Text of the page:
Once upon a time, Dean Martin told us that “You’re nobody till somebody loves you”. As I was reviewing yet another set of proposed metrics recently, I found myself humming that song, but substituting the word ‘measures’ for ‘love’ – because of course, in business, what’s love got to do with it?
So it was that I found myself again contemplating that it is often the case that we – as individuals, teams, organizations, etc. – can seem next to invisible until someone decides to calculate their interpretation of our performance. Note how I state that, as it speaks to the heart of why ‘measurement’ so frequently misses the mark, indicating ‘results’ that are actually not representative of how things really are. When someone ‘measures’ something, very few of those reviewing the results take the time to ask how those results were arrived at. That is a shame, because all too often when we do, we find that the way something was measured caused the results to vary (sometimes wildly) from reality.
When I previously covered metrics as a topic (“Lie to Me”, located here for any interested parties), I called out a number of reasons why measurement goes wrong. I avoided giving examples of ‘accuracy’ and ‘precision’ then, but the time since then has shown me that it might be good to do just that now.
The first graphics below might be familiar to you – stick with me though, as I am also going to illustrate a few things beyond this basic view. To begin, I will state that the ‘targets’ are meant to represent a measurement system that is properly calibrated; put another way, this system measures reality, and represents results that align with the actual state being measured.
The terms ‘precision’ and ‘accuracy’ are concepts that enter most any discussion on the topic of metrics. The difference between these terms is often graphically shown like this:
You are accurateif your data is grouped around your intended center, but not necessarily in it; it means you are coming close to your intended goal, but are not quite hitting it. You are precise if your data is grouped together, but not necessarily around your intended center; this means your results are consistent, but are ‘off-center’ from the ‘bullseye’ you want to reach. When your results are both accurate and precise, you made it – and it’s time to start considering if you are ready to adjust your ‘bullseye’ to seek even better results.
This is about as far as the demonstration usually goes, so now I will show you why how you measure is as much or more important than the results, and how easy it is to be fooled by what you see.
This graphic shows that all my data is within the center, so it appears to be both accurate and precise. The data points however are the exact same ones you saw in the “Accurate, but not precise” picture above – the only difference is in the size (spread) of the center I used to measure my results. My data therefore is no more precise than it was before – it only looks that way because the bullseye I used to measure things is larger than it should be.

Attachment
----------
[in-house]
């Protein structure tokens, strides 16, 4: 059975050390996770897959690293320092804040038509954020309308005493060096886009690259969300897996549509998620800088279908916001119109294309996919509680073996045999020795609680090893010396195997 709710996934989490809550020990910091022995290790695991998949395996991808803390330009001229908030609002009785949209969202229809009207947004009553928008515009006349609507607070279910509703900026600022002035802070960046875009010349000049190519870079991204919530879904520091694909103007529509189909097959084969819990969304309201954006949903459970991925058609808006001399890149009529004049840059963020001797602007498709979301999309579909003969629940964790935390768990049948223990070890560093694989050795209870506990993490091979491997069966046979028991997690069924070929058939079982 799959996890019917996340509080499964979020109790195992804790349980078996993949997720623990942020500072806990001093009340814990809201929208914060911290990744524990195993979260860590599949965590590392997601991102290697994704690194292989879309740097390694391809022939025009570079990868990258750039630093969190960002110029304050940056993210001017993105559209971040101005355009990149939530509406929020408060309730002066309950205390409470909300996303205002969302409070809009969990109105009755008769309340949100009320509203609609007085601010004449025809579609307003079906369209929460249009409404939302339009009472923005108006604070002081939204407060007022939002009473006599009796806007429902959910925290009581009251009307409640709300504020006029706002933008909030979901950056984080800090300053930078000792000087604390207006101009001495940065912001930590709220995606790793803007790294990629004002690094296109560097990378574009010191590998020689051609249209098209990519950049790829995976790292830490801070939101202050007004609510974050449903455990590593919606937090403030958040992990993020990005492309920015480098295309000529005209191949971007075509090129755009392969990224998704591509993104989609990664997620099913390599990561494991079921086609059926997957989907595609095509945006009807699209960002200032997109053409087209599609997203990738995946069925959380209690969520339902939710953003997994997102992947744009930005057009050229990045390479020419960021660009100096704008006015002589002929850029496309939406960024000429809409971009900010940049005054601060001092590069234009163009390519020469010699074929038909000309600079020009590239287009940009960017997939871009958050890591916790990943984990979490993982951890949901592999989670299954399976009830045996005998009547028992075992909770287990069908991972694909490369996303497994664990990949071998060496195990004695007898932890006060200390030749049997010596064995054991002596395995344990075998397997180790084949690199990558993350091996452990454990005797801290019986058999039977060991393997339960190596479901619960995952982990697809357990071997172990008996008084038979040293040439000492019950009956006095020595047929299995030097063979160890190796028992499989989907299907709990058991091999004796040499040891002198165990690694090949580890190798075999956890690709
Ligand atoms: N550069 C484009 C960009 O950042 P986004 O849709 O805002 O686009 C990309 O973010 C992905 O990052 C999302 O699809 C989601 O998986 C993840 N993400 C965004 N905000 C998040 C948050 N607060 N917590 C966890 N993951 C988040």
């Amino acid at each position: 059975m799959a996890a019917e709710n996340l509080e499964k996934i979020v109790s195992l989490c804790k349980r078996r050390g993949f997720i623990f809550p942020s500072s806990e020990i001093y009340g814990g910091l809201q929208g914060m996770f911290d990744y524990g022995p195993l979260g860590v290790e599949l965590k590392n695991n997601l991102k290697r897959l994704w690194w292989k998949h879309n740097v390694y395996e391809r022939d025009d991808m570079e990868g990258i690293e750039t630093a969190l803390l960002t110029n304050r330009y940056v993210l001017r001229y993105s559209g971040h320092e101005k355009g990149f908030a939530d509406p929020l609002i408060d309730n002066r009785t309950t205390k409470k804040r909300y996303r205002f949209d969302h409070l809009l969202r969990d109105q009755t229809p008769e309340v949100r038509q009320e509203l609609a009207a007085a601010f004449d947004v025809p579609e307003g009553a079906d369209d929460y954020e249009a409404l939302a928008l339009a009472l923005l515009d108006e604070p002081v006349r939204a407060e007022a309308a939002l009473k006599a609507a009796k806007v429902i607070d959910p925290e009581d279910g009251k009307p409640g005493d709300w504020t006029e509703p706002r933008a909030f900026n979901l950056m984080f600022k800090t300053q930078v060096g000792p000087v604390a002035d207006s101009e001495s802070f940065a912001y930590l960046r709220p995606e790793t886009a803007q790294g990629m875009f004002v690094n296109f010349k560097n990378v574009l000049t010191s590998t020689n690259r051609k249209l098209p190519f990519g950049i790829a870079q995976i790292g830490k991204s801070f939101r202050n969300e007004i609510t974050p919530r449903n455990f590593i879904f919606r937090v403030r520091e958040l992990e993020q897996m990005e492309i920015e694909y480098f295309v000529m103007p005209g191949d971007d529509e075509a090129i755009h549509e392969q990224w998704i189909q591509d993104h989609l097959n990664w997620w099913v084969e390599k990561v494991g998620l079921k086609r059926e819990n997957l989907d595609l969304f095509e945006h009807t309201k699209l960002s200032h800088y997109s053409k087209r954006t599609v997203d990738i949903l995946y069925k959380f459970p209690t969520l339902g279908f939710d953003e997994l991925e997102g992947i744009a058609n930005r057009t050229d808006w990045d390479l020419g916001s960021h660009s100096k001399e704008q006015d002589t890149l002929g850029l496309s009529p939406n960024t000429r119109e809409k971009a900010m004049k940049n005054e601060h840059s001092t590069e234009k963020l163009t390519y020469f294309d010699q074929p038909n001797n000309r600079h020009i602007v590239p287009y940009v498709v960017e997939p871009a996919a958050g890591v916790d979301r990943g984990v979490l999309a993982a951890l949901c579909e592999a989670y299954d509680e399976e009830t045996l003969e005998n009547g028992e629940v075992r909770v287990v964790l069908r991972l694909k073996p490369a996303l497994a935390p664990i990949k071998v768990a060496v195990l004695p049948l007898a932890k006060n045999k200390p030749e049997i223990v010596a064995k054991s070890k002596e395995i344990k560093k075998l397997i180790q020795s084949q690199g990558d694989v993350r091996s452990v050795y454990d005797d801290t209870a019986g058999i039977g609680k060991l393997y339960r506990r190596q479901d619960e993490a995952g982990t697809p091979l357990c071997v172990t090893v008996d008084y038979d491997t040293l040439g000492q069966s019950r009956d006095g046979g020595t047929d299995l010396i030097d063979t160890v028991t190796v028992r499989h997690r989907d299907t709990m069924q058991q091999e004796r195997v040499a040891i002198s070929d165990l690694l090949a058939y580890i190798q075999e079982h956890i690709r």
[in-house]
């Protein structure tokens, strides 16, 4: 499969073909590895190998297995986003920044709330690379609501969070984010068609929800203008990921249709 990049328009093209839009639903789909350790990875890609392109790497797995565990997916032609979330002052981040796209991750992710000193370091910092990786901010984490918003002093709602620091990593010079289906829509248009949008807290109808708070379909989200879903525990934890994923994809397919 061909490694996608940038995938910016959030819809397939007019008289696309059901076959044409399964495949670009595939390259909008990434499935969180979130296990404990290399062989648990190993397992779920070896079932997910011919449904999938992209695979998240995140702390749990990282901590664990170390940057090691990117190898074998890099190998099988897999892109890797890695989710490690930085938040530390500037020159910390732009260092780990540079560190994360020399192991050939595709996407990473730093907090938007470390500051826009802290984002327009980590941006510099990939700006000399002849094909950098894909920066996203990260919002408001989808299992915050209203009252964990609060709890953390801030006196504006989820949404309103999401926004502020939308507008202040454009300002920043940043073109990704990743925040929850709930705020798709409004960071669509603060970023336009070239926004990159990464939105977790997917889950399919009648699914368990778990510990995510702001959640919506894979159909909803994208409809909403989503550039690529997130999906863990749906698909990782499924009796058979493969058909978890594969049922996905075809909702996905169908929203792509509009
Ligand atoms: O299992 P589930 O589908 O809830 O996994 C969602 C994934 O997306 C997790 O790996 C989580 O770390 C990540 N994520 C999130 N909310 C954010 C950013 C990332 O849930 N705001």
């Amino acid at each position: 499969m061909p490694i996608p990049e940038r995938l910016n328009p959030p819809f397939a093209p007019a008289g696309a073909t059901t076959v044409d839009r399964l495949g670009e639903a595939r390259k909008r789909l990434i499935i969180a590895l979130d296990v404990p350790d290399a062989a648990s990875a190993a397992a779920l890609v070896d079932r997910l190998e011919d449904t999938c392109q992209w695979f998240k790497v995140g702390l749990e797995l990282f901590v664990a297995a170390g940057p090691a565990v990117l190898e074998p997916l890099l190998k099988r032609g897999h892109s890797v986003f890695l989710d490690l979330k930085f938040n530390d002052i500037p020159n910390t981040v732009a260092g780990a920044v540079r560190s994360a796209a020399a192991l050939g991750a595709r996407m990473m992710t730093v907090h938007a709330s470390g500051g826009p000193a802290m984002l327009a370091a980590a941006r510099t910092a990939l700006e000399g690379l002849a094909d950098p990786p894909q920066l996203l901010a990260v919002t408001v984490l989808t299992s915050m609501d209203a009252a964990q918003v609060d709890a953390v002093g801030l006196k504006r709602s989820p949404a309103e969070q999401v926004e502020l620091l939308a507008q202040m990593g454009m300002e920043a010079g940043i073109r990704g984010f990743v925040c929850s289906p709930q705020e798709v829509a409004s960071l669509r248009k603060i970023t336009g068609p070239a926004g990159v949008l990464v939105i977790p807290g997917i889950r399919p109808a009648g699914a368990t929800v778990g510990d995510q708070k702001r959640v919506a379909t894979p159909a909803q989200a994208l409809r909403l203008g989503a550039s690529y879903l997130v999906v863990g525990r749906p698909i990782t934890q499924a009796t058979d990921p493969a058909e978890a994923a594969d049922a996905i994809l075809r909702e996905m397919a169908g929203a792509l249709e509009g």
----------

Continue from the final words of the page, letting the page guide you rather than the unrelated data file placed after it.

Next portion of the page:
This next example also appears to show both precision and accuracy are what they should be for great results; in this case though, the points you see are exactly the same ones as those in the earlier “Precise, but not accurate” picture. The results are no more accurate than before, but it seems they are because the way I measured things moved the center I am measuring out of alignment with where it actually is.
The manufacturing world recognized long ago the importance of ensuring their measurement systems and tools are properly calibrated. The business world, including ITSM efforts, still often do not validate this aspect of measurement. Unless you are aiming at the right target, and the position you need to hit on it, and are using the right ‘ammo’ to produce results, not only when designing a metric, but regularly during its use to account for changes in conditions over time, you won’t be reporting the right results
Beyond the system
Up to now I covered the ‘what you see’ aspect of metrics – the results and the system used to get them. But one of the toughest aspects of measurement is subjective: the effect of human emotion on what is going to be measured, why it will be measured, and how to interpret the results of that measurement.
In many discussions held while reviewing proposed metrics, I have found that there always seems to be a couple of things that those proposing the use of a given metric would remain convinced should be measured as they proposed, despite being provided empirical evidence to the contrary. This was usually defended by stating that they read somewhere that something was “an industry standard” way of doing this. Even when shown this was not correct, the tendency to defend it remained – especially when the ‘metric’ had been in place for some time. As any time there are people involved you can be sure emotions are involved, you need to be aware of how those emotions might be trying to skew the measurements you actually need – and be prepared to mitigate.
Measurement is everywhere, and since it is very unlikely that you can avoid being measured, you can rest assured that you won’t be a “nobody”. It is in your own best interests (and that of your organization) to do all you can to validate that the measurement (and reporting!) systems being used are properly calibrated. Always remember that while reality may bite sometimes, sooner or later fantasy (in the form of inaccurate measurement) will bite harder…
Latest posts by Michael Keeling (see all)
- You’re Nobody Till Somebody Measures You - July 18, 2018
- Behavior in Motion – Sustaining Change - July 6, 2017
- The Project: A Possibly Recognizable ITSM Fairy Tale - March 6, 2017